For some integer type, how can I find the value that is closest to some value of a floating-point type even when the floating point value is far outside the representable range of the integer.

Or more precisely:

Let `F`

be a floating-point type (probably `float`

, `double`

, or `long double`

).
Let `I`

be an integer type.

Assume that both `F`

and `I`

have valid specializations of `std::numeric_limits<>`

.

Given a representable value of `F`

, and using only C++03, how can I find the closest representable value of `I`

?

I am after in a pure, efficient, and thread-safe solution, and one that assumes nothing about the platform except what is guaranteed by C++03.

If such an solution does not exist, is it possible to find one using the new features of C99/C++11?

Using `lround()`

of C99 seems to be problematic due to the non-trivial way in which domain errors are reported. Can these domain errors be caught in a portable and thread-safe way?

Note: I am aware that Boost probably offers a solution via its `boost::numerics::converter<>`

template, but due to its high complexity and verbosity, and I have not been able to extract the essentials from it, and therefore I have not been able to check whether their solution makes assumptions beyond C++03.

The following naive approach fails due to the fact that the result of `I(f)`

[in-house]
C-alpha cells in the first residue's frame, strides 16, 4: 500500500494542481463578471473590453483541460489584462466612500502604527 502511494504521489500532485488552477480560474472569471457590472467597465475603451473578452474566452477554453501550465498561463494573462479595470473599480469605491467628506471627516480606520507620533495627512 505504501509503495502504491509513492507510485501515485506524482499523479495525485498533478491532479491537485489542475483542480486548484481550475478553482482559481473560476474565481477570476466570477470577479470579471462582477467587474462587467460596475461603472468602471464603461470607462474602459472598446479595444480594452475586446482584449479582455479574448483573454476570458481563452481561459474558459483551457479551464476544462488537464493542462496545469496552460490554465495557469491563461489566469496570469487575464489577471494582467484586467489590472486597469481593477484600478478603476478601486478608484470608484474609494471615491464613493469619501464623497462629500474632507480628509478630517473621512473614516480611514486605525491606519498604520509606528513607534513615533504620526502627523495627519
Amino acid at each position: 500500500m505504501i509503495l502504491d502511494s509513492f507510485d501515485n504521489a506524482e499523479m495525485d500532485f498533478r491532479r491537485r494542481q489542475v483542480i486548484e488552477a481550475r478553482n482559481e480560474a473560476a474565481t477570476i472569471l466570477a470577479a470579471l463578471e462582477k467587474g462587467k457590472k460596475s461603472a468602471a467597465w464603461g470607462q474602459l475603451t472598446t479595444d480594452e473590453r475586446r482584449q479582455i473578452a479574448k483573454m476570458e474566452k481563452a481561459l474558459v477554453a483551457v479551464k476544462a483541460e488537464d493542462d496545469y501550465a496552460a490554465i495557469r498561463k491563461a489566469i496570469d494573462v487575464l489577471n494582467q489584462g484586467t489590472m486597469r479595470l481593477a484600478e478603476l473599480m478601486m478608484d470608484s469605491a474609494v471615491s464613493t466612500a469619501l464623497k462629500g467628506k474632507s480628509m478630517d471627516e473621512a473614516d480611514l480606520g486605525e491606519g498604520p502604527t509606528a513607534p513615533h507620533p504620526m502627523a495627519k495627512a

is undefined by C++03 when the integral part of `f`

is not a representable value of `I`

.

```
template<class I, class F> I closest_int(F f)
{
return I(f);
}
```

Consider then the following approach:

```
template<class I, class F> I closest_int(F f)
{
if (f < std::numeric_limits<I>::min()) return std::numeric_limits<I>::min();
if (std::numeric_limits<I>::max() < f) return std::numeric_limits<I>::max();
return I(f);
}
```

This also fails because the integral parts of `F(std::numeric_limits<I>::min())`

and `F(std::numeric_limits<I>::max())`

may still not be representable in `I`

.

Finally consider this third approach which also fails:

```
template<class I, class F> I closest_int(F f)
{
if (f <= std::numeric_limits<I>::min()) return std::numeric_limits<I>::min();
if (std::numeric_limits<I>::max() <= f) return std::numeric_limits<I>::max();
return I(f);
}
```

This time `I(f)`

will always have a well-defined result, however, since `F(std::numeric_limits<I>::max())`

may be much smaller than `std::numeric_limits<I>::max()`

, it is possible that we will return `std::numeric_limits<I>::max()`

for a floating-point value that is multiple integer values below `std::numeric_limits<I>::max()`

.

Note that all the trouble arises because it is undefined whether the conversion `F(i)`

rounds up, or down to the closest representable floating-point value.

Here is the relevant section from C++03 (4.9 Floating-integral conversions):

An rvalue of an integer type or of an enumeration type can be converted to an rvalue of a floating point type. The result is exact if possible. Otherwise, it is an implementation-defined choice of either the next lower or higher representable value.